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Clinical Experience and Rotations

Clinical Experience by Year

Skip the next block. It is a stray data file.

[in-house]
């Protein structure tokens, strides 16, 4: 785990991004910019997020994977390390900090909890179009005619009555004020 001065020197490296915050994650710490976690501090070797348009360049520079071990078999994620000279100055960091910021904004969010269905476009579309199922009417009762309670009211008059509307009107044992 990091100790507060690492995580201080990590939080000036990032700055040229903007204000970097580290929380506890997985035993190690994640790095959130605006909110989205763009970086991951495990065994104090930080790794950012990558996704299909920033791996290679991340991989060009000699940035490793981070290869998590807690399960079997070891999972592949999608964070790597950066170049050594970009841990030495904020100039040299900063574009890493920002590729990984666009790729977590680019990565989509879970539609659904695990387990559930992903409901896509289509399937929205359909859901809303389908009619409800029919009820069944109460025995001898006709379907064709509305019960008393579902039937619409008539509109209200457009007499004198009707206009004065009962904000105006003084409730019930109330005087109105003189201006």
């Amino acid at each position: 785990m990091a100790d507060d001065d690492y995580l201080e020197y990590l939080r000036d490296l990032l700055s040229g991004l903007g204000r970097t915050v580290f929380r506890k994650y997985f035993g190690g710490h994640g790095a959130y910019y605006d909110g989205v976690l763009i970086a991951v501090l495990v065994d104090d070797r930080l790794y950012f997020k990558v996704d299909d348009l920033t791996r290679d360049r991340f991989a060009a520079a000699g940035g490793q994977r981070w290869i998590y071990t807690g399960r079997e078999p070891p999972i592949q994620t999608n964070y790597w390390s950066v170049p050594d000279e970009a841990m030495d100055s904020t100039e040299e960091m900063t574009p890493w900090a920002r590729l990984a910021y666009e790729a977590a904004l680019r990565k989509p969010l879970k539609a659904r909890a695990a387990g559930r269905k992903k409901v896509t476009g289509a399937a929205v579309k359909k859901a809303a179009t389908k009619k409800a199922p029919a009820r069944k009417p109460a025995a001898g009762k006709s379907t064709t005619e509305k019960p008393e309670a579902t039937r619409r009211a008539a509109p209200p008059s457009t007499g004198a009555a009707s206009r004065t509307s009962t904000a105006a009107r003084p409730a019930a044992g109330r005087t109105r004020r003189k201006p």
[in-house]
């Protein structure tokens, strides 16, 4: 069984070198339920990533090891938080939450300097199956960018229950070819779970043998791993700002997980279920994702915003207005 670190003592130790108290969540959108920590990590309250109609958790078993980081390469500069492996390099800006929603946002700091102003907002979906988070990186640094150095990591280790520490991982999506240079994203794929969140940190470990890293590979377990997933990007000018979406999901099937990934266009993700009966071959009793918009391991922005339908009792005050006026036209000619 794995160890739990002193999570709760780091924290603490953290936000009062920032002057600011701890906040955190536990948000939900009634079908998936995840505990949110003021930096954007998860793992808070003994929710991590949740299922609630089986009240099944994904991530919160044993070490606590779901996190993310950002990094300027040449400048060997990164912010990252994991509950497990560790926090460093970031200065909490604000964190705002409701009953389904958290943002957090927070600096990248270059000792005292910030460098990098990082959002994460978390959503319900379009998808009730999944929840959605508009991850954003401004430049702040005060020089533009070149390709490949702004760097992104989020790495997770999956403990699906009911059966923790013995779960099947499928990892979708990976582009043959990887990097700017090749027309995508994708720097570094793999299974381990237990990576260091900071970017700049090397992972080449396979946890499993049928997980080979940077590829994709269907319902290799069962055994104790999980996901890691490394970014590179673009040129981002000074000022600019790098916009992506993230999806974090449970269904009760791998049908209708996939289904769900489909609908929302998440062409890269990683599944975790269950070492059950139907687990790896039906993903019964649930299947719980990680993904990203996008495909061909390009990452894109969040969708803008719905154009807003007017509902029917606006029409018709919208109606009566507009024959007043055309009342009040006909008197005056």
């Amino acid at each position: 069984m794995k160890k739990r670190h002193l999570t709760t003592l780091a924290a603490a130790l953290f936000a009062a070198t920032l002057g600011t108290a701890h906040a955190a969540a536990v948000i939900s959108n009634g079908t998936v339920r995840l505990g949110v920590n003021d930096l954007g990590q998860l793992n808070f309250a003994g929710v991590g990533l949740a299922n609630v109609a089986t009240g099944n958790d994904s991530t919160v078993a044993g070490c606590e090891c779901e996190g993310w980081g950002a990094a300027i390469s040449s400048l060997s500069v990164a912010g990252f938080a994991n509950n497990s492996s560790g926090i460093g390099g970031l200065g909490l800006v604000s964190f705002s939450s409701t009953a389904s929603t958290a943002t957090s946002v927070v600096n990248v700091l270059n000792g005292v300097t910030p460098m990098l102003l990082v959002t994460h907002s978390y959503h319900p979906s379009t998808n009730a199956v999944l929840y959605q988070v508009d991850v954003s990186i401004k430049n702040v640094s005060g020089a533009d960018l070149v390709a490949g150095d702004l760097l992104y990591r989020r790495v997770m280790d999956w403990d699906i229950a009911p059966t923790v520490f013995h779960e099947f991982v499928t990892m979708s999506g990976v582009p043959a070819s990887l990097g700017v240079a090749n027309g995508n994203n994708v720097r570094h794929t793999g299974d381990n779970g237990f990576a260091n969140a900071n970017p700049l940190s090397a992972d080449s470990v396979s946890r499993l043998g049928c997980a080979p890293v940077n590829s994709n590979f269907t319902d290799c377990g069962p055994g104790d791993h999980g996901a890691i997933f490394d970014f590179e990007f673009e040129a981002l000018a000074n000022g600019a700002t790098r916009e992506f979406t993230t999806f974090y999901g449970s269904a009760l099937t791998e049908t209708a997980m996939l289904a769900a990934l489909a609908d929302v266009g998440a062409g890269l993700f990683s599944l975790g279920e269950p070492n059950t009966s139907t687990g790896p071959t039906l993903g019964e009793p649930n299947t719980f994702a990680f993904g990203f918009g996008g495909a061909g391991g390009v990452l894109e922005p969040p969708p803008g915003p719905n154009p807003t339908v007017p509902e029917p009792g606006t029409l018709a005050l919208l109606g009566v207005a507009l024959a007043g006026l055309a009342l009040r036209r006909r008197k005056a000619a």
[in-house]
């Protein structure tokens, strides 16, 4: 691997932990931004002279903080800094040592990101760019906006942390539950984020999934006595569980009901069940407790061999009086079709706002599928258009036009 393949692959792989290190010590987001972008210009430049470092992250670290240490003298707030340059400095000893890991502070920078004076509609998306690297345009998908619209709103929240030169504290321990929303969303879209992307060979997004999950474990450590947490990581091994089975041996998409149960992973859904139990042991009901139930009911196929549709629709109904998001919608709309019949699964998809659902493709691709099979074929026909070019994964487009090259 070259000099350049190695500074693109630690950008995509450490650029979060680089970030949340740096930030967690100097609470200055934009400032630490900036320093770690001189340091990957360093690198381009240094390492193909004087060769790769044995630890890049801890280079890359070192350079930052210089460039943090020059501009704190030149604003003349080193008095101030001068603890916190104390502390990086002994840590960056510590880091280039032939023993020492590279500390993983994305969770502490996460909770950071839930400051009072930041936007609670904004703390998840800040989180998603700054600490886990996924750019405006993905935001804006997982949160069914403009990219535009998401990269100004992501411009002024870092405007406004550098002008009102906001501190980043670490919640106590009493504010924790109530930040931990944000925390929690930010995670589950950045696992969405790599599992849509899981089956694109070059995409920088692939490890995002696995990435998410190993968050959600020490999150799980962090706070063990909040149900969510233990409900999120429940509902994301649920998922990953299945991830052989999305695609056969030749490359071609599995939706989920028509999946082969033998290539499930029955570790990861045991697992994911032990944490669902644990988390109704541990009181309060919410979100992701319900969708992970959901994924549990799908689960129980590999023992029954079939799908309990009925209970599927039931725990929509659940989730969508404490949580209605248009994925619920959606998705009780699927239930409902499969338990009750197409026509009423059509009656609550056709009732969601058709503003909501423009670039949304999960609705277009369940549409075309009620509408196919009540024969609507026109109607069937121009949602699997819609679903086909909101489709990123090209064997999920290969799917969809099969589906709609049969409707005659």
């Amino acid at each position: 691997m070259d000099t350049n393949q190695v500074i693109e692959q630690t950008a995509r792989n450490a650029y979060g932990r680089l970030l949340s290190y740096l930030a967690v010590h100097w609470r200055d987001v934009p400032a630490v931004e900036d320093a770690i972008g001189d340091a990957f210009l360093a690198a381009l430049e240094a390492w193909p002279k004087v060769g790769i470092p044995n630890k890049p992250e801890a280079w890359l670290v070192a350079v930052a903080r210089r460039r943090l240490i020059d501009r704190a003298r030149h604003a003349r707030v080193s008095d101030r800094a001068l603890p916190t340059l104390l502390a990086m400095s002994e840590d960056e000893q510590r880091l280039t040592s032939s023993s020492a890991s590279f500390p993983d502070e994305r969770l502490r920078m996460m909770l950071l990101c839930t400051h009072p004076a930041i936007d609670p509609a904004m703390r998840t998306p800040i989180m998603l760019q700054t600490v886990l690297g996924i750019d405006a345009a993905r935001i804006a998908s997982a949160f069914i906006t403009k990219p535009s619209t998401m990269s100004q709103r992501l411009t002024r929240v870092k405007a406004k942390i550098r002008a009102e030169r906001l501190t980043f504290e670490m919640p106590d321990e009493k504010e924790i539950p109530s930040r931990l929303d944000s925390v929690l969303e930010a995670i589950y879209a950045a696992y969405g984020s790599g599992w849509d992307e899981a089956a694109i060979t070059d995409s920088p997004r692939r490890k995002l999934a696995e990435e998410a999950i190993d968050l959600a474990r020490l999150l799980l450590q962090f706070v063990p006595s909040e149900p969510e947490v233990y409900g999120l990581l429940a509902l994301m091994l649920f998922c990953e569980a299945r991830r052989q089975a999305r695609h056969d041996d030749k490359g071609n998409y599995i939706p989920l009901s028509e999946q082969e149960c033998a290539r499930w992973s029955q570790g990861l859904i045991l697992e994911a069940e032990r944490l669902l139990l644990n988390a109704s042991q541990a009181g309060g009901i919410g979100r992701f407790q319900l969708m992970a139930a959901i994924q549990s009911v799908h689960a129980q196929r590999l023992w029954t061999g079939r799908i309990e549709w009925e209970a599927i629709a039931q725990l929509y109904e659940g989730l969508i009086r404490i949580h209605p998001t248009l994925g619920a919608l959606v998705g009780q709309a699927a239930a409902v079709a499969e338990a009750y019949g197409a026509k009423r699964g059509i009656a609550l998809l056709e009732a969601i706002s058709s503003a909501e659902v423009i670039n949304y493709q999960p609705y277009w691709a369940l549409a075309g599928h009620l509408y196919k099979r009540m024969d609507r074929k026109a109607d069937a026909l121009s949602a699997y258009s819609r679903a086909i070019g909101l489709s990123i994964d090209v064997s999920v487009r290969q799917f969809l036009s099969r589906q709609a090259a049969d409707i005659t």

Interns are the front line of surgical residents at SLU Hospital. Our five categorical surgical residents work with other surgical subspecialties, anesthesia, emergency medicine and preliminary residents. PGY-1 residents learn the basics of pre- and post-operative care of complex patients and how to evaluate new patients in both the inpatient and clinic hospital and outpatient settings. This builds a knowledge base that will carry them into their later years. The operative experience includes level-appropriate cases, with teaching by both faculty and senior residents. While they are at the forefront of patient care, there are dedicated operative experiences that allow PGY-1s to build their surgical skills. There are also opportunities to assist in complex cases to develop early exposure to challenging surgical pathology. The PGY-1 year includes rotations in Trauma, ICU, Acute Care Surgery, Transplant Surgery, Surgical oncology/Colorectal, Pediatric Surgery, Breast/Thoracic, and Vascular Surgery. Approximately three months are spent at Cardinal Glennon Children's Hospital taking care of and operating on pediatric patients. Additionally, there are approximately three months dedicated to night-float services, which allow a greater degree of autonomy with the supervision of a senior resident. Interns also occasionally have 24-hour call responsibility. The PGY-1 year allows residents to acclimate to the demands of surgical residency and become an integral part of the surgical team. This allows them to transition into the next level of residency.